And out of the blue, at least to me, Mr. Machine says, "You know, those pages at Kavanaugh's yearbook looked exactly like the ones from my yearbooks."

And I said, "The ones from [fancy elite mid-atlantic prep school that your grandparents paid to send you to, almost twenty years after Kavanugh]?"

And he said, "Yeah. The activities were basically the same."

It was really quiet downstairs for a while, except for Dinosaur Train.
posted by joyceanmachine at 7:31 AM on September 26 [47 favorites]


[Hello friends, we've literally gone around the circuit of "Manchin and other red state Dems who sometimes vote with Repubs, worst or worst?" (checks clipboard) one hundred millions times. There's a bare patch in the lawn there where we've worn away the soil. How about let's not go again.]
posted by LobsterMitten (staff) at 7:32 AM on September 26 [65 favorites]


Thirty-six years ago it was the 1980s, and every god-damn teen movie i saw in the 1980s had a scene at a party that was being held at someone's house because their parents were out of town so they could break into the liquor cabinet and get trashed.

I know, right? I was in high school and college in the 1980's. The first time I was ever really drunk was at someone's house when their parents were out of town (It was on sloe gin, for the record. I don't recommend it.) The devotion to that cultural mythology was practically religious—especially I'd say, if you were raised in a white American social class at all similar to Kavanaugh's.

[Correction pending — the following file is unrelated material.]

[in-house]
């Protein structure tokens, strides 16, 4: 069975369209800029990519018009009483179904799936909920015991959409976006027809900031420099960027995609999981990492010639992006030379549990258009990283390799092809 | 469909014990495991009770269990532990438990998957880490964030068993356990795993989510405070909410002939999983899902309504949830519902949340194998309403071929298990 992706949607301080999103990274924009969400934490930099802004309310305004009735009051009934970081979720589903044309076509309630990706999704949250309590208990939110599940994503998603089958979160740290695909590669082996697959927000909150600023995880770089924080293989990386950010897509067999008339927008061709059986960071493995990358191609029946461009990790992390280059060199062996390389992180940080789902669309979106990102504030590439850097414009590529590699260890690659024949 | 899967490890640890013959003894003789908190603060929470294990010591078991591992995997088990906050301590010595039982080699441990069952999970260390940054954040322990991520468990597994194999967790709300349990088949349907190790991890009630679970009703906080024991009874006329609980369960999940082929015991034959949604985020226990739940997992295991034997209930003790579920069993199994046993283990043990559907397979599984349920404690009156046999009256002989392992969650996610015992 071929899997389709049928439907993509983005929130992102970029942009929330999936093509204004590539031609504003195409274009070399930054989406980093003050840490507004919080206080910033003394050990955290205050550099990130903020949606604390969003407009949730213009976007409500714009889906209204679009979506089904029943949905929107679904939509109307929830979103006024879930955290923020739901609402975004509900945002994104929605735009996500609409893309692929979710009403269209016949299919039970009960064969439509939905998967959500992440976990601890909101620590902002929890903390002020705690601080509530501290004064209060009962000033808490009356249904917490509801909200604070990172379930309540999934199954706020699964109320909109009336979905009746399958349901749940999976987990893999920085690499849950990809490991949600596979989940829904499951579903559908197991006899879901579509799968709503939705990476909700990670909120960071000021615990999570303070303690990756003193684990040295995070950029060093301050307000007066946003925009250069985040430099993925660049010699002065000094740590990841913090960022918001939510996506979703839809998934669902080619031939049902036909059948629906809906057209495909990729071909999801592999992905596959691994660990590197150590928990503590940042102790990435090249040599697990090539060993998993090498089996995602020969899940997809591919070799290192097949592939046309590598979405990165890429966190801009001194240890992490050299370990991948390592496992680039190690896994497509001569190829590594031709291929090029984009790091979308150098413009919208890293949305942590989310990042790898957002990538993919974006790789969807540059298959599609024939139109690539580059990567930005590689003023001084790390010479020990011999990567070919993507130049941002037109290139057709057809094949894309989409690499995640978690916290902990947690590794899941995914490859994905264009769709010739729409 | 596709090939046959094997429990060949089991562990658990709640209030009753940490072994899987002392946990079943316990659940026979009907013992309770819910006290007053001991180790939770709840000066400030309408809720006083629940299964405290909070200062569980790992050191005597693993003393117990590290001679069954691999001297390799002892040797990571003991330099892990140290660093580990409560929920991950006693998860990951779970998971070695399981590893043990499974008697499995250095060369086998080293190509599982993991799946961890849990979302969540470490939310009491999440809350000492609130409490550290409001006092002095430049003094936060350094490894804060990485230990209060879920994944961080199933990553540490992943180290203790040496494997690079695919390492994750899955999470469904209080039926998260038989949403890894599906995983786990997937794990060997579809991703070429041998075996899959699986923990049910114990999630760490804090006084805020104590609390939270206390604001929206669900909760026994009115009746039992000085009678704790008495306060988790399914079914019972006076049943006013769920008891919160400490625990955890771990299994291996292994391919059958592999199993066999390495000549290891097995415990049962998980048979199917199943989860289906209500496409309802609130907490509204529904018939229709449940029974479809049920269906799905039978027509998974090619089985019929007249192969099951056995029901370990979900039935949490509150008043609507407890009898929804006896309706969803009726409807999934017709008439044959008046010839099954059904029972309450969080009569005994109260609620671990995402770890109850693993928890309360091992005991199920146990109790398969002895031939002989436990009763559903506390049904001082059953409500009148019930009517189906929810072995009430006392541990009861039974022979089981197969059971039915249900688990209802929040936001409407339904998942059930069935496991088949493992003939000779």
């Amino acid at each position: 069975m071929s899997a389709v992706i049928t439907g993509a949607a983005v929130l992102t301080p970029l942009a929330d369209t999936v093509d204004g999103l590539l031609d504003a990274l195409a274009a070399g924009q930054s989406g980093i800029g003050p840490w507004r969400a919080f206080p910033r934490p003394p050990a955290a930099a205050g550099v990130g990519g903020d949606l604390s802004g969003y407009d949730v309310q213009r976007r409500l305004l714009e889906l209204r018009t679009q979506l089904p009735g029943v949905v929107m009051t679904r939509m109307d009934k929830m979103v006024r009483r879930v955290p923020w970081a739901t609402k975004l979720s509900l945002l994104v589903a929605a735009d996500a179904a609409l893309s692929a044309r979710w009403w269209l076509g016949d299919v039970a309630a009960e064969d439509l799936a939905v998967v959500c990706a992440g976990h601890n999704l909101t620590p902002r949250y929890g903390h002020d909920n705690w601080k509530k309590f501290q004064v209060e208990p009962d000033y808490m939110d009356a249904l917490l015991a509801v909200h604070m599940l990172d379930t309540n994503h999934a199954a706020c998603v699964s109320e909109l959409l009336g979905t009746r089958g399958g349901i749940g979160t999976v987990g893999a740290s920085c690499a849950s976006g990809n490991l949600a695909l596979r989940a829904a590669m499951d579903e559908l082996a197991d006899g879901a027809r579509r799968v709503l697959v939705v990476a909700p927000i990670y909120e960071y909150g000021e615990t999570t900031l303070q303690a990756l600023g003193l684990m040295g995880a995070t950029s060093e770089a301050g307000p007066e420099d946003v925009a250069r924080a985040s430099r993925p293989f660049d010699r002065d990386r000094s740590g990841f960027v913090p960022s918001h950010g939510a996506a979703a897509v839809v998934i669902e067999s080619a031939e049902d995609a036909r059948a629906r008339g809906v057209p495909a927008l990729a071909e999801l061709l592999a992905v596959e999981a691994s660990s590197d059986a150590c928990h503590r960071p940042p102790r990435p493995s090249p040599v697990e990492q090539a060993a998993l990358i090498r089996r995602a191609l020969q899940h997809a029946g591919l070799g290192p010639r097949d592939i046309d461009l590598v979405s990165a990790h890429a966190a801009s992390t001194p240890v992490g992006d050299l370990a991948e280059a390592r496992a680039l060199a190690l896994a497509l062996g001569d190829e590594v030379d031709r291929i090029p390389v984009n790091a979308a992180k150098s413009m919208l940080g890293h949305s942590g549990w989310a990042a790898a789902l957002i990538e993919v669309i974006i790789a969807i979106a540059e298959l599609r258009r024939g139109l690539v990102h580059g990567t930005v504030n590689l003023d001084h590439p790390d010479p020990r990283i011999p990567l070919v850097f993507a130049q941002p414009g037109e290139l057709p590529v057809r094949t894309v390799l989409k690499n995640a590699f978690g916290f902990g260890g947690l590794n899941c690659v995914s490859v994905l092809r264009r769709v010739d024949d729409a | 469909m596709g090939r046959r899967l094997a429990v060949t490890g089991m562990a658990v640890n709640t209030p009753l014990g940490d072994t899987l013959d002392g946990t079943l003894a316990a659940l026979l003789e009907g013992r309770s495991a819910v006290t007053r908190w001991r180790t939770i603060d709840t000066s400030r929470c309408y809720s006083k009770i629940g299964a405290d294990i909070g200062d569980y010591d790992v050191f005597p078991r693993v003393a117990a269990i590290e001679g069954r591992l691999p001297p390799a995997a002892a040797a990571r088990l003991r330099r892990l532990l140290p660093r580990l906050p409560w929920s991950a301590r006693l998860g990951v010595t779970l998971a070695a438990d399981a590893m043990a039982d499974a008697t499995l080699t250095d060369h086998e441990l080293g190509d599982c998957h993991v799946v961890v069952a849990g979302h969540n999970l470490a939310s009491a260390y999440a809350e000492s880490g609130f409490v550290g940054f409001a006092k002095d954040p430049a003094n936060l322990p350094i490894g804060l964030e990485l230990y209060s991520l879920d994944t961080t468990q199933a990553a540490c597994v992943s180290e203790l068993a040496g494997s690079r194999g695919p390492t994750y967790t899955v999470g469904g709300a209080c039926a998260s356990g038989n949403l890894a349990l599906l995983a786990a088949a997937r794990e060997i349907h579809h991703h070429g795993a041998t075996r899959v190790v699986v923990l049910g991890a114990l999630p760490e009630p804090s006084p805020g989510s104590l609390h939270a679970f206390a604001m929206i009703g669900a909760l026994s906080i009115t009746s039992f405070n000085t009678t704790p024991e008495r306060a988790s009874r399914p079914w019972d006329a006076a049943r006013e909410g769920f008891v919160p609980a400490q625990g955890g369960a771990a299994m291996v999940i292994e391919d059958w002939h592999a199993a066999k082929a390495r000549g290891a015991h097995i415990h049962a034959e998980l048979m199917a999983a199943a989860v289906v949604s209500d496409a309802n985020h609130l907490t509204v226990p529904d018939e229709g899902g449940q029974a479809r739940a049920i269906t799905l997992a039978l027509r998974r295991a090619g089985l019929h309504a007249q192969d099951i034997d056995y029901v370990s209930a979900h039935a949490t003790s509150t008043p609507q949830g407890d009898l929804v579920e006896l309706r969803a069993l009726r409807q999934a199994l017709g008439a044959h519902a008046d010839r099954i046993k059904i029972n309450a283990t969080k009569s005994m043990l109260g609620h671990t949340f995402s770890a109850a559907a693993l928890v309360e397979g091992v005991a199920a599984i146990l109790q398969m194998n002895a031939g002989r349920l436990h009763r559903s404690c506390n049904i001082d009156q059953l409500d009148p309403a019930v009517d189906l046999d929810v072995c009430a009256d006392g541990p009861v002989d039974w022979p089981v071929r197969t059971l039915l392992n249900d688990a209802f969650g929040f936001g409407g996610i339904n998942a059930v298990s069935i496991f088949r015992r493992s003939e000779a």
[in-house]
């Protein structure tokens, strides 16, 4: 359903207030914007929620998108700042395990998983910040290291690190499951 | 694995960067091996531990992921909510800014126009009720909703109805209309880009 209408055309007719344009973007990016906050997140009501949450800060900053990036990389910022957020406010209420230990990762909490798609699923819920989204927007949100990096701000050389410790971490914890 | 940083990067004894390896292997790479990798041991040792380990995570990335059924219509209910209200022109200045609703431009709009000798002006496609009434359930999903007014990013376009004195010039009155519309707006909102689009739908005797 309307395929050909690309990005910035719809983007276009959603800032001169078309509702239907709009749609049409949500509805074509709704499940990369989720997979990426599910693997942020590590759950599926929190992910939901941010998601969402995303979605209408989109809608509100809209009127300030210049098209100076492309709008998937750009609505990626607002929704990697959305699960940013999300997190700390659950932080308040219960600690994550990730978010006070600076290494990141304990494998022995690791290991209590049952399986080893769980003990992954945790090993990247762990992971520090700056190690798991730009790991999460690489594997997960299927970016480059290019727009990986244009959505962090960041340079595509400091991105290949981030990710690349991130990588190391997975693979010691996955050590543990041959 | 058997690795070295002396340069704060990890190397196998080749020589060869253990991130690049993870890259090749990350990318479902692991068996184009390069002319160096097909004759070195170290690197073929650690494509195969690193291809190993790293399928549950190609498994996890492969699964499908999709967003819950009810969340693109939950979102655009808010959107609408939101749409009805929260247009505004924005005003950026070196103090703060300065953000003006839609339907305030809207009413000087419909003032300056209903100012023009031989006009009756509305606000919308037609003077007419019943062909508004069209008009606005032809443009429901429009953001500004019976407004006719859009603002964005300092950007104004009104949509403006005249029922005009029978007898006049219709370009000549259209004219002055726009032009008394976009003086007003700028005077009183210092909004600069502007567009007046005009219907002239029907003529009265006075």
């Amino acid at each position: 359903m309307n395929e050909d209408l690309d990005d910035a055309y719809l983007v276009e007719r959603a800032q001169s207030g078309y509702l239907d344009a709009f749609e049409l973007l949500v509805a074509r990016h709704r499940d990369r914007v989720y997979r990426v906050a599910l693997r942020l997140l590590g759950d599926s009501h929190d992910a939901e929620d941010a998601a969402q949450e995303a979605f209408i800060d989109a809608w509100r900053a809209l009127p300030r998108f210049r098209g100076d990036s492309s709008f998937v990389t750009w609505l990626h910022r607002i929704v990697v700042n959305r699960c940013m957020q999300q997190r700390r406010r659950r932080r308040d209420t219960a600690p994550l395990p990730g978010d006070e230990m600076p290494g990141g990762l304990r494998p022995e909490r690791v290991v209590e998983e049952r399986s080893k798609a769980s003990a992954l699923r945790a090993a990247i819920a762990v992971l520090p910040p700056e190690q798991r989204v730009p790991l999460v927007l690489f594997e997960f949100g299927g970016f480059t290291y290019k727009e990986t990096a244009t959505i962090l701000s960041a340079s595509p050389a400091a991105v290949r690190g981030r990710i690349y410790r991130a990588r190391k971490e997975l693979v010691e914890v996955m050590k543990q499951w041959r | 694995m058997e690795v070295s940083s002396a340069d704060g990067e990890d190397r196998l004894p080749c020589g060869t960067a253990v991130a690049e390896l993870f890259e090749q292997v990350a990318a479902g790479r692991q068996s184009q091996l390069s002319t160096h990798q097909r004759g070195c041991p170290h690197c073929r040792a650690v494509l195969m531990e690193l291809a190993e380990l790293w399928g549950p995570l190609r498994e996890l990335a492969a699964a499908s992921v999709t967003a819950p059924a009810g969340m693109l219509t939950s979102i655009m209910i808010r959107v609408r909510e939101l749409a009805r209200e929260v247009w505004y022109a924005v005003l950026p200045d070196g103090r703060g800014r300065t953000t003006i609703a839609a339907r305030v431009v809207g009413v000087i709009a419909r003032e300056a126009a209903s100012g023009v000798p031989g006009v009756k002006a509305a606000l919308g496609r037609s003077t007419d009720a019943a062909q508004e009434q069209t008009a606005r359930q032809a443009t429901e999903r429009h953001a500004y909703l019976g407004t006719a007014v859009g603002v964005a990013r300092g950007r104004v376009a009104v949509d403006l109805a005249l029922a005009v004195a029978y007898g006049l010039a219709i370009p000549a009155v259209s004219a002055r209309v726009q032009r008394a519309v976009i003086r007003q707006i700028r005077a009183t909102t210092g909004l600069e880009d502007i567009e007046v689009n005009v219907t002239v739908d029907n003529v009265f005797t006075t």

Anyway, here's your daily Rudes—"Rudy Giuliani Photographed With White Nationalist Mayoral Candidate." (Via Will Sommer @ The Daily Beast)
posted by octobersurprise at 7:44 AM on September 26 [9 favorites]


Avenatti just tweeted a photo and name of his client. So, this is happening.
posted by Sophie1 at 7:46 AM on September 26 [13 favorites]


HAHAHAHHAHAHAHAHAHAHAHHAHAHAHAHA im DYING:

Nikki Haley says the laughter Trump got at the U.N. was because world leaders "loved his honesty." [FoxNews video via aaron blakes twitter]

. . . and its Avenatti Time (tm)
posted by Exceptional_Hubris at 7:49 AM on September 26 [13 favorites]


While we’re waiting to see if Avenatti has the goods on Kavenaugh the gang rapist, here is Cory Booker’s DC office number if you feel inclined to call him and ask that he cede his time to Kamala Harris:

tel:(202) 224-3224

Jumping around Twitter my sense is that Booker might be a hold out, because he doesn’t want to give Harris the limelight ahead of the 2020 primaries.